A review with a question: is it really fine?
That’s right: Crispin Glover.
Known best as George McFly from Back to the Future and Creepy Thin Man from the Charlie’s Angels Series, Crispin Glover visited the Mayfair in the flesh. Proudly eccentric, he prefers small, artistic shows to what he calls “corporate” films.
Glover appeared on stage shortly after 9:00, illuminated by red light and dressed in a three-piece suit. His performance was titled Part 2 of Crispin’s Big Slideshow (with Part 1 the next day). It consisted of a series of projections taken from his books and narrated – performance art meets book reading. The pages of these books/slides are drawn on, their text occasionally handwritten, their plots vague. Somewhere in between poetry, childish nonsense, and the illustrations of Edward Gorey, these were charming, yet disturbing, works to see and hear.
My personal favourite was a short piece entitled Egg Farm. Allow me to paraphrase the entire book: “Are you in your home? / No. You are at an Egg Farm. / Where? AN EGG FARM.” Now imagine Crispin Glover yelling this and gesticulating wildly. Brilliant.
After the slideshow came our feature film: It Is Fine! Everything Is Fine. The plot is simple. The main character, Paul has cerebral palsy. Beautiful, large-bosomed women throw themselves at him; he has sex with them and then, for no apparent reason, fetishizes their hair and murders them.
I won’t spoil the plot by mentioning more than this – all of which is implied in the very sexual trailer anyway. Crispin’s explanation during the Q&A was essential for making sense of the thing. The screenplay was written by Steven C. Stewart, who played Paul. The film was meant to be a fantasy of sex and murder unhindered by disability. Glover was drawn to the idea of having what he considers a contrary idea: a handicapped villain.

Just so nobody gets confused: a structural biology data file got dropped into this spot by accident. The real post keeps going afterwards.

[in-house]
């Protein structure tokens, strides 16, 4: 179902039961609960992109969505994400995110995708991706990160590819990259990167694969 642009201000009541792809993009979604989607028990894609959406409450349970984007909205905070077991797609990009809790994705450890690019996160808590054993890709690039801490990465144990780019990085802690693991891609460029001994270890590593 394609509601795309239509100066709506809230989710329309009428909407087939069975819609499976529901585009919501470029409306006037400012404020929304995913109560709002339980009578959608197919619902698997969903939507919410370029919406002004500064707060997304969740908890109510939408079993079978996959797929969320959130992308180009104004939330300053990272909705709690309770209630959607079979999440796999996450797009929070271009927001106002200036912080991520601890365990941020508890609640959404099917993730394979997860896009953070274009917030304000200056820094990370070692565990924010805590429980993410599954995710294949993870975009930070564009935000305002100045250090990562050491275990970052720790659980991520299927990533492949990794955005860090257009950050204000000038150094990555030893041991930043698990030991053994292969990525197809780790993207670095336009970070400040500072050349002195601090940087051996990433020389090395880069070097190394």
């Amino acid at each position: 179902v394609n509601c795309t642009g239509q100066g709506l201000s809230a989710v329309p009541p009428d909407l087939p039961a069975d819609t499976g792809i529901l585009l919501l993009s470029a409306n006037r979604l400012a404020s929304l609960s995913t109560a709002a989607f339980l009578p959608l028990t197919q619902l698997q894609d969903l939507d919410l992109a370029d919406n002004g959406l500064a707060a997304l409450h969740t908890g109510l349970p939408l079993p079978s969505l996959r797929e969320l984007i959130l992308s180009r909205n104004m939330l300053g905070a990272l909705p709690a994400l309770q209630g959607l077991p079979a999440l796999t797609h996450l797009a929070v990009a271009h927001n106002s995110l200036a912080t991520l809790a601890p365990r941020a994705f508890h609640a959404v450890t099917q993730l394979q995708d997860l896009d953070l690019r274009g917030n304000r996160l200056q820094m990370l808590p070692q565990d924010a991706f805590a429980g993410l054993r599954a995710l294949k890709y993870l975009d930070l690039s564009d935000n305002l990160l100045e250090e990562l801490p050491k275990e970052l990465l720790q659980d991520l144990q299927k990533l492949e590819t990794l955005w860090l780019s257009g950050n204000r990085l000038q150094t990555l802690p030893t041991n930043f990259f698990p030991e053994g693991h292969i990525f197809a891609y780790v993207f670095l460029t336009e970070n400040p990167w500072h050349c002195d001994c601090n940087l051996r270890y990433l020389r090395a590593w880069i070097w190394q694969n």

I have some issues with this.
Unlike Glover, I don’t find the idea of a handicapped villain to be shocking and interesting. I find it all too conventional, in fact. Physical disability is often associated with moral deformity, with limping Igors or hump-backed witches as the bad guys. When you create a film in which a handicapped man stalks drop-dead gorgeous women, it comes too close to reiterating the same old norms of inequality – gendered and bodily – that we’re all just so sick of. It was too much for comfort for me, and too superficial: good and bad, able and disabled, man and victim.
The plot might have been redeemed if the characters were more fleshed out, but they just weren’t. Paul’s speech was almost incomprehensible, which made dialogue almost entirely nonexistent. With the exception of Paul’s first partner Linda, most of the characters are exceedingly one-dimensional. They barely introduce themselves before taking their tops off and jiggling their luscious breasts around for Paul’s amusement.
The discomfort of the film did make me think – I’m just not sure it did so for the right reasons. After having watched the feature, all of the disturbing imagery of the earlier performance, which I enjoyed, was cast into sharper relief. There are images that stand out to me still: a “negroid” slave, a body on a table, a glimpse of a swastika. When combined with the violence against women and images of disability of It Is Fine! they come too close to unironic, unquestioning, depictions of hateful ideas.
As thrilled as I was with the evening’s performance art, I have to ask the question: Is this kind of reiteration of inequality really just fine?
At least I got to see Crispin Glover.